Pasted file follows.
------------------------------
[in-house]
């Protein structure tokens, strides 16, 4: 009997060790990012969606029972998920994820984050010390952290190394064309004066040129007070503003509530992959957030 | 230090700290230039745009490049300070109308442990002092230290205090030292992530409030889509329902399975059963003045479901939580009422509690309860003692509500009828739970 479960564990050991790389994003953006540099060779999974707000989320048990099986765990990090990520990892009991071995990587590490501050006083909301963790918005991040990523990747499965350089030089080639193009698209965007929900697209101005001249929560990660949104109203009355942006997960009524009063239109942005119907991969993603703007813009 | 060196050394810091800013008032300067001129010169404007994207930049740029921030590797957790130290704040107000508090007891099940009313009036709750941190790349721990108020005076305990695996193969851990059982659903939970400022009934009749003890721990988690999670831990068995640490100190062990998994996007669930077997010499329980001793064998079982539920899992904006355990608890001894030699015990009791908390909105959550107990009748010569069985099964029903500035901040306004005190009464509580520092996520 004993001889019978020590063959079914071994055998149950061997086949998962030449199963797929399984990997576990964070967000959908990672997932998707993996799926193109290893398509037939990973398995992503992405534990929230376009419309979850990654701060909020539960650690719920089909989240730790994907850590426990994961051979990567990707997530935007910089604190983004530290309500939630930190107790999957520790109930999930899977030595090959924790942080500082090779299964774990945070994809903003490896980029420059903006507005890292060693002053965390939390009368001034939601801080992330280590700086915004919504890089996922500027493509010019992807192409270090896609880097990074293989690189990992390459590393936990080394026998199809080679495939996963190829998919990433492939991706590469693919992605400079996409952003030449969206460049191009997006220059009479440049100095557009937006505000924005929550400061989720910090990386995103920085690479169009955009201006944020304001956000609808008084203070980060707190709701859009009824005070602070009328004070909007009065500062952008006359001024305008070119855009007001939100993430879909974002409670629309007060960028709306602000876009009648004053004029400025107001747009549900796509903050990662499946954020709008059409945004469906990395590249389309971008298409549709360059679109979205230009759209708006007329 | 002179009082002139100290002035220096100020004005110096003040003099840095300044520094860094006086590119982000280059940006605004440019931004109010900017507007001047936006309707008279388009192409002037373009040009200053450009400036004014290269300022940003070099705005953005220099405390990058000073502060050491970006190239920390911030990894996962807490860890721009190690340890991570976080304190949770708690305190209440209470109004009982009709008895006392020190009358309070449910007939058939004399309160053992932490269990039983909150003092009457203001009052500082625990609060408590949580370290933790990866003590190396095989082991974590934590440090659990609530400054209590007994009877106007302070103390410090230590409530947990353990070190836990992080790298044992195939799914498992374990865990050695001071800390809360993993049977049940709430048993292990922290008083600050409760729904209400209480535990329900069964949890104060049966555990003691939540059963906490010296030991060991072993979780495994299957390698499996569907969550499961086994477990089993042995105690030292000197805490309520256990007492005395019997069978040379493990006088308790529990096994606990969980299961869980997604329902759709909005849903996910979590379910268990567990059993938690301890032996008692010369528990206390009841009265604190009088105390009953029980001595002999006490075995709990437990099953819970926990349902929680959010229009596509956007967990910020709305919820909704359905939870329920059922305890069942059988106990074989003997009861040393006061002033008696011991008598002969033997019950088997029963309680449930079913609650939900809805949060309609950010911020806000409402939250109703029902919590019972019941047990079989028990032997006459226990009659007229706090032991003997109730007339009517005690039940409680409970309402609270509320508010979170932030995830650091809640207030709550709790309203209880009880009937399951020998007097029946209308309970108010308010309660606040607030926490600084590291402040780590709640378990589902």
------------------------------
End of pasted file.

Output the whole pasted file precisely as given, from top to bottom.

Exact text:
[in-house]
């Protein structure tokens, strides 16, 4: 009997060790990012969606029972998920994820984050010390952290190394064309004066040129007070503003509530992959957030 | 230090700290230039745009490049300070109308442990002092230290205090030292992530409030889509329902399975059963003045479901939580009422509690309860003692509500009828739970 479960564990050991790389994003953006540099060779999974707000989320048990099986765990990090990520990892009991071995990587590490501050006083909301963790918005991040990523990747499965350089030089080639193009698209965007929900697209101005001249929560990660949104109203009355942006997960009524009063239109942005119907991969993603703007813009 | 060196050394810091800013008032300067001129010169404007994207930049740029921030590797957790130290704040107000508090007891099940009313009036709750941190790349721990108020005076305990695996193969851990059982659903939970400022009934009749003890721990988690999670831990068995640490100190062990998994996007669930077997010499329980001793064998079982539920899992904006355990608890001894030699015990009791908390909105959550107990009748010569069985099964029903500035901040306004005190009464509580520092996520 004993001889019978020590063959079914071994055998149950061997086949998962030449199963797929399984990997576990964070967000959908990672997932998707993996799926193109290893398509037939990973398995992503992405534990929230376009419309979850990654701060909020539960650690719920089909989240730790994907850590426990994961051979990567990707997530935007910089604190983004530290309500939630930190107790999957520790109930999930899977030595090959924790942080500082090779299964774990945070994809903003490896980029420059903006507005890292060693002053965390939390009368001034939601801080992330280590700086915004919504890089996922500027493509010019992807192409270090896609880097990074293989690189990992390459590393936990080394026998199809080679495939996963190829998919990433492939991706590469693919992605400079996409952003030449969206460049191009997006220059009479440049100095557009937006505000924005929550400061989720910090990386995103920085690479169009955009201006944020304001956000609808008084203070980060707190709701859009009824005070602070009328004070909007009065500062952008006359001024305008070119855009007001939100993430879909974002409670629309007060960028709306602000876009009648004053004029400025107001747009549900796509903050990662499946954020709008059409945004469906990395590249389309971008298409549709360059679109979205230009759209708006007329 | 002179009082002139100290002035220096100020004005110096003040003099840095300044520094860094006086590119982000280059940006605004440019931004109010900017507007001047936006309707008279388009192409002037373009040009200053450009400036004014290269300022940003070099705005953005220099405390990058000073502060050491970006190239920390911030990894996962807490860890721009190690340890991570976080304190949770708690305190209440209470109004009982009709008895006392020190009358309070449910007939058939004399309160053992932490269990039983909150003092009457203001009052500082625990609060408590949580370290933790990866003590190396095989082991974590934590440090659990609530400054209590007994009877106007302070103390410090230590409530947990353990070190836990992080790298044992195939799914498992374990865990050695001071800390809360993993049977049940709430048993292990922290008083600050409760729904209400209480535990329900069964949890104060049966555990003691939540059963906490010296030991060991072993979780495994299957390698499996569907969550499961086994477990089993042995105690030292000197805490309520256990007492005395019997069978040379493990006088308790529990096994606990969980299961869980997604329902759709909005849903996910979590379910268990567990059993938690301890032996008692010369528990206390009841009265604190009088105390009953029980001595002999006490075995709990437990099953819970926990349902929680959010229009596509956007967990910020709305919820909704359905939870329920059922305890069942059988106990074989003997009861040393006061002033008696011991008598002969033997019950088997029963309680449930079913609650939900809805949060309609950010911020806000409402939250109703029902919590019972019941047990079989028990032997006459226990009659007229706090032991003997109730007339009517005690039940409680409970309402609270509320508010979170932030995830650091809640207030709550709790309203209880009880009937399951020998007097029946209308309970108010308010309660606040607030926490600084590291402040780590709640378990589902």